- Associated Press - Wednesday, April 8, 2015

ALBANY, N.Y. (AP) - New York has begun taking online applications from crime victims to cover medical bills, lost pay, moving expenses, stolen or damaged property and other losses.

The state Office of Victim Services, which last year received more than 17,500 claims on paper, said online filing should make the process easier and faster.

The office reported providing more than $20 million to nearly 8,300 crime victims and their families last year, including ongoing medical bills for earlier injuries. Approved and paid claims included 6,000 for personal injuries, 638 for deaths and 1,638 for property.

“It’s essentially offenders funding victim compensation,” said Elizabeth Cronin, director of the Office of Victim Services. “We wanted to try to make the process more accessible. Lots of people, especially younger ones, are doing things electronically. We have to be responsive to that.”

The online system is now operating in western New York and also accessible to advocates who work for 49 victim assistance programs in that region. It’s scheduled to roll out across the rest of the state over the next six weeks, reaching Long Island, New York City and its immediate suburbs in the first two weeks of May.

The money for victims comes from fines, surcharges and fees paid by criminals in state and federal courts. That money also pays nearly all of the $36.2 million provided to 228 victim assistance programs across the state, said Cronin, a former prosecutor. About 80 percent comes through the federal government, she said.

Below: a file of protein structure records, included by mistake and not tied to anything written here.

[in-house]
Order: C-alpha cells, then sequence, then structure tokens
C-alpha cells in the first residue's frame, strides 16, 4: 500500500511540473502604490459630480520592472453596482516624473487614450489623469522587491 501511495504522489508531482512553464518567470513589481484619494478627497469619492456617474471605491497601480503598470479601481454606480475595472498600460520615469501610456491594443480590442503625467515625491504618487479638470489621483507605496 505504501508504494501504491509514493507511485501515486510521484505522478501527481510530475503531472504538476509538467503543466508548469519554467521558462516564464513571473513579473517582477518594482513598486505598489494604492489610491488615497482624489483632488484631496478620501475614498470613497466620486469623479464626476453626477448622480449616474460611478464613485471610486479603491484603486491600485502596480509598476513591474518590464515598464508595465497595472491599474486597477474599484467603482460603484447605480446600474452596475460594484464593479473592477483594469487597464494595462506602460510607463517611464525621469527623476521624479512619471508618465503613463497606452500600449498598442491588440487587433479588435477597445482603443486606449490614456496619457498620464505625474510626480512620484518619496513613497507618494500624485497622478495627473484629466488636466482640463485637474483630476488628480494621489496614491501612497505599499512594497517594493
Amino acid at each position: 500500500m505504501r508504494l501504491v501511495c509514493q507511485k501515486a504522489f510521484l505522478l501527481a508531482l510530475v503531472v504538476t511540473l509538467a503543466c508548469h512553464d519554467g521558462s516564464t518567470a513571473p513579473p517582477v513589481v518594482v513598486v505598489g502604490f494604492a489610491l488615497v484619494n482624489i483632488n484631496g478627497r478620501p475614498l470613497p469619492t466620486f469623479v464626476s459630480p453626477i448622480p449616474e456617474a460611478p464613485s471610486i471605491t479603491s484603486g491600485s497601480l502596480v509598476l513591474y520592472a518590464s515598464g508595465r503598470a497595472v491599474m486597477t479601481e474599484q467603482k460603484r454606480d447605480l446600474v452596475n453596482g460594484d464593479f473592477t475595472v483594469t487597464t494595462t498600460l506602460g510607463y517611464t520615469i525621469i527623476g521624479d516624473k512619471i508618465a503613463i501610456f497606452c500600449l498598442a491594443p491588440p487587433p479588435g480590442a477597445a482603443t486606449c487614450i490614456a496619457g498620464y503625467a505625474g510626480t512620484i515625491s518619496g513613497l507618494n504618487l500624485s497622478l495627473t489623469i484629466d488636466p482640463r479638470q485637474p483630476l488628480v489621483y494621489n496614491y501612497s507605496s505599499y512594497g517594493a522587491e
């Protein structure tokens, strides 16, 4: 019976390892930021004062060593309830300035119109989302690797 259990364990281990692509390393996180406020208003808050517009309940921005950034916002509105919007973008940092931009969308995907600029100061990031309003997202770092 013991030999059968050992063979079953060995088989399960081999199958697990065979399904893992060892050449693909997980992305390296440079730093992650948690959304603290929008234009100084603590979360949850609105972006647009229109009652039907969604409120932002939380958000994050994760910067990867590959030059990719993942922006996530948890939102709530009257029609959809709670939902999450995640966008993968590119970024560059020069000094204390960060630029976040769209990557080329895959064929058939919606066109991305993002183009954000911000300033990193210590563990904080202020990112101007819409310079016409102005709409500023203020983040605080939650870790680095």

Some other states already have and many others are considering electronic claim filing, but New York had to build its own program over the past two years to ensure compatibility with its data system, Cronin said. It also was designed for security to protect the privacy of victims.

According to state officials, the goal is deciding eligibility within two months of receiving claims and all required documents, though emergency funds of up to $2,500 can come within days. It can pay up to $600 a week for lost wages or support up to a $30,000 cap. It can pay up to $6,000 for burial expenses. There’s no cap on medical expenses, which can include counseling.

Victims had to have filed a police report or have a forensic rape exam at a hospital. Charges or convictions of alleged perpetrators are not required.

Claims are due within one year of the crime or must come with an explanation why they were filed later. They can be denied or reduced if the office believes victims’ conduct contributed to their own injuries.

The state office is generally considered “a payer of last resort,” after insurance or other compensation is exhausted, except in rape cases, Cronin said






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